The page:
• In a large cast-iron or another heavy-bottomed skillet over medium heat, warm 2 teaspoons of olive oil. Add the garlic cloves to the pan and roast until golden brown, turning often. This will take just a few minutes. Transfer the garlic to a paper towel or a plate and remove the pan from the heat.
  • In a food processor, pulse the oats and pumpkin seeds into a coarse flour. Place this in a mixing bowl and stir in the paprika, chili powder, oregano, cumin, cayenne, salt, and pepper.
  • Place the beans, corn, egg, and garlic in the food processor and pulse into a coarse paste.
  • Add the bean mixture to the dry ingredients and stir well to combine. Dust your hands with a little flour. Form the bean and oat mixture into 4 patties, adding more flour to your hands to prevent the mix from sticking to your hands. If the patties aren’t holding together, add more flour to the mix. Place the burgers on a platter and refrigerate for 30 minutes to firm up.
  • Turn the heat on to medium-high under the skillet. Add the olive and coconut oil to the pan. As soon as it is hot, sauté the burgers for 4 or 5 minutes until seared. Turn them over and continue to sauté until seared and cooked through, approximately 4 to 5 minutes longer.
  • Place the cooked burgers on the buns and add your toppings of choice. Enjoy while warm with a side of fries or chips.



Calories: 690kcal | Carbohydrates: 88g | Protein: 23g | Fat: 31g | Saturated Fat: 12g | Polyunsaturated Fat: 3g | Monounsaturated Fat: 11g | Trans Fat: 0.01g | Cholesterol: 80mg | Sodium: 1246mg | Potassium: 802mg | Fiber: 16g | Sugar: 7g | Vitamin A: 14089IU | Vitamin C: 9mg | Calcium: 317mg | Iron: 6mg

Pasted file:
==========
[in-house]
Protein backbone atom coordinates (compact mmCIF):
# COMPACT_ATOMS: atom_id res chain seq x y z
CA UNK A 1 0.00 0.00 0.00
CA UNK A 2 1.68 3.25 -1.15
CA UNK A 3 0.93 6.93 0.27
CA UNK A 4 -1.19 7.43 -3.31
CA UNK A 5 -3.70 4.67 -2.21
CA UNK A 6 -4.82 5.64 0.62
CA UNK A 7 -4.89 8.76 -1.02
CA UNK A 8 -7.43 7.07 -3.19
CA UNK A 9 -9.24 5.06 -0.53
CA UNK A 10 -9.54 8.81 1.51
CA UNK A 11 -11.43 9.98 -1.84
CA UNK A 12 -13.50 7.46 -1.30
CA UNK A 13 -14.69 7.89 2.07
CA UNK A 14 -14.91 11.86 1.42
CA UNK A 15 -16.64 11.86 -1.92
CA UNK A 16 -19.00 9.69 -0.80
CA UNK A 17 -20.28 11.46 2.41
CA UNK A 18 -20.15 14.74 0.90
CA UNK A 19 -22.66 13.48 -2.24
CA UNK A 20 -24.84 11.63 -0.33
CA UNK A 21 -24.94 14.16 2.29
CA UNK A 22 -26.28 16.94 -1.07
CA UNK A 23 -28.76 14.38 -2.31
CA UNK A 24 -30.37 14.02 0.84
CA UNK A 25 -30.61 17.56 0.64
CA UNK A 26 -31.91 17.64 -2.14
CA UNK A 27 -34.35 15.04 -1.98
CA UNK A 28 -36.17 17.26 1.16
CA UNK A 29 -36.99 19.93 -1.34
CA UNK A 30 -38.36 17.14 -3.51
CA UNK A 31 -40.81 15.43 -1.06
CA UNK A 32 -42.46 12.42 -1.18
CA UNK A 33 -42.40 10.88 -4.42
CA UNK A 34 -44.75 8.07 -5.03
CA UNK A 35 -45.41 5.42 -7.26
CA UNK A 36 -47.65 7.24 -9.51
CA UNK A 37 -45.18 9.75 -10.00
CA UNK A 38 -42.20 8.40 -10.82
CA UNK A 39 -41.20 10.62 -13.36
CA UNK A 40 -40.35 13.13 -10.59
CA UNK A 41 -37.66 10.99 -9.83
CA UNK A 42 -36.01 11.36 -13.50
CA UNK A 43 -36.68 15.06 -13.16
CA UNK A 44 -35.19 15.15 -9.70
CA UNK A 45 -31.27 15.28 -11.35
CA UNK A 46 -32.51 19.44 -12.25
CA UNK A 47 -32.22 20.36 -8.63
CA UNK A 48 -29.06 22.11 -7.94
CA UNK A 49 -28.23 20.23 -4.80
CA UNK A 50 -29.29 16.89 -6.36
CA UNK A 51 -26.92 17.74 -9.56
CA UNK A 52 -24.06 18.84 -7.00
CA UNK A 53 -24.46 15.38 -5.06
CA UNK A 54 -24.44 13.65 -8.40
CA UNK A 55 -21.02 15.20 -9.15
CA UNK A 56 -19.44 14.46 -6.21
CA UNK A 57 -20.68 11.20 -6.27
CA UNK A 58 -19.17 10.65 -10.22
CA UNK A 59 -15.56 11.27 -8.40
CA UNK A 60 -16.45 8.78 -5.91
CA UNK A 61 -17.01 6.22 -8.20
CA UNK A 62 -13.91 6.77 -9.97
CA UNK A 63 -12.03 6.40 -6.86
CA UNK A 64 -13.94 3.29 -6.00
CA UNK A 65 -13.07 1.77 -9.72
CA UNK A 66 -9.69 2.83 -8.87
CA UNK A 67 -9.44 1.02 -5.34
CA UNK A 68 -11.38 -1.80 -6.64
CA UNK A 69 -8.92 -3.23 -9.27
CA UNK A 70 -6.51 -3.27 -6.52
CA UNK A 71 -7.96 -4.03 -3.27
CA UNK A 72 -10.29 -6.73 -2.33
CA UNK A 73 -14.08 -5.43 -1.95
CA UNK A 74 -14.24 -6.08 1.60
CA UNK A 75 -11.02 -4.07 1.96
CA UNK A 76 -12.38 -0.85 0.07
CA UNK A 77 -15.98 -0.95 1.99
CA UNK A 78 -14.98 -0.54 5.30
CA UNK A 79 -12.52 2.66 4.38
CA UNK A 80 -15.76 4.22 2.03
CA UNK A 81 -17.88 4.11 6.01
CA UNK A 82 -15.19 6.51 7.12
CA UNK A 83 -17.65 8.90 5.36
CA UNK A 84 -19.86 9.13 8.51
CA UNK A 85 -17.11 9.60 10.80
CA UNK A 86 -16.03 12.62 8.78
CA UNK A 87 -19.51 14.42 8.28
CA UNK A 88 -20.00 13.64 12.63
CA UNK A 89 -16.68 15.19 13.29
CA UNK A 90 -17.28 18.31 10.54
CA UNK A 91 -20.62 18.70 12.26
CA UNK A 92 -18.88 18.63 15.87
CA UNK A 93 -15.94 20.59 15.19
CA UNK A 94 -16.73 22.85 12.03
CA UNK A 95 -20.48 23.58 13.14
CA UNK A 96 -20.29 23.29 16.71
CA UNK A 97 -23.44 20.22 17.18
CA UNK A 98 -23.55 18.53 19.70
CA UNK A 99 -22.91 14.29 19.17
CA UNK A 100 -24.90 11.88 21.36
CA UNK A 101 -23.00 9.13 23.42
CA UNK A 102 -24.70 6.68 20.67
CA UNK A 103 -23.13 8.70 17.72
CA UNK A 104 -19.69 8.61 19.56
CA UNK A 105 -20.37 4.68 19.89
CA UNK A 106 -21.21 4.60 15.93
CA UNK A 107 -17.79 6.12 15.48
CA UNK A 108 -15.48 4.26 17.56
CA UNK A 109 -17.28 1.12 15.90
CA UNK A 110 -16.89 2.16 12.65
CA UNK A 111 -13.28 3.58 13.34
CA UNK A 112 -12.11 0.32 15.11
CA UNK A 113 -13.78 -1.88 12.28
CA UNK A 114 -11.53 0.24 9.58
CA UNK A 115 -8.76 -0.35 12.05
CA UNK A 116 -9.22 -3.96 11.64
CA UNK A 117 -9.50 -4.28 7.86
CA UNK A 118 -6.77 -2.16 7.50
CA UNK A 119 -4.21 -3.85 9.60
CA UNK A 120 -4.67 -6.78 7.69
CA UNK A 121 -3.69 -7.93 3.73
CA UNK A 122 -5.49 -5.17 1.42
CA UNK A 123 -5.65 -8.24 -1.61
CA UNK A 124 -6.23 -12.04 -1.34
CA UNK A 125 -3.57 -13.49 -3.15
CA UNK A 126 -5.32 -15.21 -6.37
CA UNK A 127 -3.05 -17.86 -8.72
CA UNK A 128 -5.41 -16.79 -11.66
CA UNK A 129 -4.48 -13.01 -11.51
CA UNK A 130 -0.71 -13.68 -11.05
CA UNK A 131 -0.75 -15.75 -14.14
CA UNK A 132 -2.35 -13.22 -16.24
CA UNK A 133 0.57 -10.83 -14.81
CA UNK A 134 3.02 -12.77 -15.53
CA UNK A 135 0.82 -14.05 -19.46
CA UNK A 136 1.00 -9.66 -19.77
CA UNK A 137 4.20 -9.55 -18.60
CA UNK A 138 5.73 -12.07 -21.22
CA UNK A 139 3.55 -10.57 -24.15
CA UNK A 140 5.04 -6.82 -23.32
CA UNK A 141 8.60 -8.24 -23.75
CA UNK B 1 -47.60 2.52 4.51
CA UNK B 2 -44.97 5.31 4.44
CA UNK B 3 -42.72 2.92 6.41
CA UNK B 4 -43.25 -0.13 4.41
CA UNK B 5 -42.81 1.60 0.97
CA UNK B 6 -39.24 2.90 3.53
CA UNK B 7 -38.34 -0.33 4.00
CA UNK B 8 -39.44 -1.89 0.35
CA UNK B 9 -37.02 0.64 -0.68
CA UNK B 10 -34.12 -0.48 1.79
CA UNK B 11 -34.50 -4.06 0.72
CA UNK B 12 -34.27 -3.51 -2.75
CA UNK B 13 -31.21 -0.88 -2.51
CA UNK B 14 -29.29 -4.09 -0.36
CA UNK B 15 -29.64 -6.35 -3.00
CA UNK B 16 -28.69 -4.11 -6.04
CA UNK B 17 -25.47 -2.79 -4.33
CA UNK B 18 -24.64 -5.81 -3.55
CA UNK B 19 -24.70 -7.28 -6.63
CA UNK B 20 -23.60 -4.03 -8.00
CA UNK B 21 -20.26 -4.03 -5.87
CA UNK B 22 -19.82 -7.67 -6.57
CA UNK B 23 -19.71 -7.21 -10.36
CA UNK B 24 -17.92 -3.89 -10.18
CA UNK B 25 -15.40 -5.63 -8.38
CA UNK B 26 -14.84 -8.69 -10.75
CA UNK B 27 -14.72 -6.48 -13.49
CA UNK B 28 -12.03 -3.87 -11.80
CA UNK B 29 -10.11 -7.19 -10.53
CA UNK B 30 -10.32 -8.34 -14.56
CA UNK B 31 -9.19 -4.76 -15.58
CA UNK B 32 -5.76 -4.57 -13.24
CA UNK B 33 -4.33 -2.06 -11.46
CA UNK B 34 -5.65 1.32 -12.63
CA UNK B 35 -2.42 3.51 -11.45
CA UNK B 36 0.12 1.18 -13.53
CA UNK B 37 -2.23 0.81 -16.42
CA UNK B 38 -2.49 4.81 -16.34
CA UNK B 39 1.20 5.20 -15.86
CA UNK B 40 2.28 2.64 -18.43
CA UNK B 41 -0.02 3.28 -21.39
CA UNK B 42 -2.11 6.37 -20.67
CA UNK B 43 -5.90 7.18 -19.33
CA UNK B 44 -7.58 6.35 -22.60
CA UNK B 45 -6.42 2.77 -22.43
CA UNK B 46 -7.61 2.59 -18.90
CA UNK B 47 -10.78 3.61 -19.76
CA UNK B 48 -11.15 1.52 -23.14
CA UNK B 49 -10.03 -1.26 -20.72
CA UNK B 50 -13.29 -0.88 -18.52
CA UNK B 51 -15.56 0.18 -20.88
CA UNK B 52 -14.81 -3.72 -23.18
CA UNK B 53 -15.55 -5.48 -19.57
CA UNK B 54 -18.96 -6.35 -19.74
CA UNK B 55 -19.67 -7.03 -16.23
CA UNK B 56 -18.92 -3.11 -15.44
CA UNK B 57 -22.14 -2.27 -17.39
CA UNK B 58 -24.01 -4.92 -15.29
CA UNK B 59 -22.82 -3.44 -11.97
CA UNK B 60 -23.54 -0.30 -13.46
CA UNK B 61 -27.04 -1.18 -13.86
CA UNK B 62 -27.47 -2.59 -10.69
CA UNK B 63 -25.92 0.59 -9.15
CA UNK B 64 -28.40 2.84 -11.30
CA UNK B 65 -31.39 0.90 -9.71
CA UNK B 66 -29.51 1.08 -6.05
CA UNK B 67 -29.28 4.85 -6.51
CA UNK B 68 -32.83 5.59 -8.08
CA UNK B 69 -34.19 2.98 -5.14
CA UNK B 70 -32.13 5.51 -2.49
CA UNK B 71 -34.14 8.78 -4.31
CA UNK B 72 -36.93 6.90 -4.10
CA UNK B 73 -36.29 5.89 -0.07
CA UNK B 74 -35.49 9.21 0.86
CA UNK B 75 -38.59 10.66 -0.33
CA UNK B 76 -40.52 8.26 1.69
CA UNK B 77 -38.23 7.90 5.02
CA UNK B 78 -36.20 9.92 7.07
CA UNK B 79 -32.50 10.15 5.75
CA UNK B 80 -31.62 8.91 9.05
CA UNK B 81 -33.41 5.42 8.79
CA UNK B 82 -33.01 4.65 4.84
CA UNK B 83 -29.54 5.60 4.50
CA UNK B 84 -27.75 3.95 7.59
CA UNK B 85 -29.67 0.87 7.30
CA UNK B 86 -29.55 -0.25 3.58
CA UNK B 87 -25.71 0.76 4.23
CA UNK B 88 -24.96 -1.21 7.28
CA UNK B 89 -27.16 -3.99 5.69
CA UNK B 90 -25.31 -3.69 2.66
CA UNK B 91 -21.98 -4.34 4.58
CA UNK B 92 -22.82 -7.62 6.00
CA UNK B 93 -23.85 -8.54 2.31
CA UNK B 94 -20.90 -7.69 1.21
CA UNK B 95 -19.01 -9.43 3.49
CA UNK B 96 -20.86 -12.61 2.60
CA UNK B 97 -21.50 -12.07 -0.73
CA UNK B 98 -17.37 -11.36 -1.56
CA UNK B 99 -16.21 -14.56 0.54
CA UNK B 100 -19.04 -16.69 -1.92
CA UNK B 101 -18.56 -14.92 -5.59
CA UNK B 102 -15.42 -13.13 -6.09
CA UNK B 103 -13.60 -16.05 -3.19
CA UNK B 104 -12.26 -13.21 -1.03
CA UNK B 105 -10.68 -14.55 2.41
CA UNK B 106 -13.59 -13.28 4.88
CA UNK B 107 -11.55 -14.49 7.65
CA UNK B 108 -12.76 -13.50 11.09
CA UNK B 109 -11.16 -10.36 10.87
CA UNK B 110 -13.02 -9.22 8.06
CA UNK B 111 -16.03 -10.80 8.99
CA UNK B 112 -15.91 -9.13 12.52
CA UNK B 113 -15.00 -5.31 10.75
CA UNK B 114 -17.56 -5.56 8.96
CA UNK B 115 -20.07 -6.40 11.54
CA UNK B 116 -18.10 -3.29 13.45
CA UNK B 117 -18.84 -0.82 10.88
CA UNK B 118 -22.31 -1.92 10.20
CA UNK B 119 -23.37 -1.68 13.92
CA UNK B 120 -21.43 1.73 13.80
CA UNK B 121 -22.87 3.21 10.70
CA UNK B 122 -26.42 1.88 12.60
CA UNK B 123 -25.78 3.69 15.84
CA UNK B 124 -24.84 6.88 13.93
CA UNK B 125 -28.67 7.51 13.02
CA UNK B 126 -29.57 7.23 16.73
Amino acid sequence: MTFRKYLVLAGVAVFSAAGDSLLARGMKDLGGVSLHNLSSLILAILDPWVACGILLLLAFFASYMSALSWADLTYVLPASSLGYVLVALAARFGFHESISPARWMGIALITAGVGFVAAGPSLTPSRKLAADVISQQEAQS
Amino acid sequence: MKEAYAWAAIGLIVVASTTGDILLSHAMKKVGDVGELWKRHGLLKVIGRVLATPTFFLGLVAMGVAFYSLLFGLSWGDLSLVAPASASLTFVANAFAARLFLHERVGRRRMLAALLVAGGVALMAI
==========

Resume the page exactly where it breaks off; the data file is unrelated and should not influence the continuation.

Notes & Tips

  • This recipe has a few steps that are worth the effort. The baking soda helps the beans to plump and soften. You can skip the soaking and cooking of the beans by using canned beans.
  • If you want to avoid extra fat in the dish, bake the burgers in a 375°F oven on a parchment-lined sheet pan for 20 minutes, flipping them over halfway.
  • You can toast the buns in the same skillet you cooked the burgers in, or toast them in the oven just before the burgers are finished baking.

Substitutions & Shortcuts

  • Black Beans: Dried beans are my preference for this recipe because they seem sturdier than canned beans. You can use rinsed and well-drained canned beans to save a step. If you don’t have black beans, try kidney beans or garbanzo beans. These are also sturdy. 
  • Pumpkin Seeds: If you don’t have raw pumpkin seeds or pepitas, I think raw walnuts would also work well in this recipe and will add a nutty flavor.
  • Egg: If you want this to be a vegan burger, try Just Egg. It is a liquid plant-based egg alternative. Or, use a flax egg by mixing 1 tablespoon of flax meal with 2-1/2 tablespoons of water.
  • Cooking Oil: I like to combine olive oil and coconut oil for frying because the coconut oil has a higher smoke point and helps to keep the olive oil from burning. It also adds a nice flavor to these burgers. If you don’t tolerate coconut, add a little ghee to the olive oil, or just use your favorite seed or nut oil.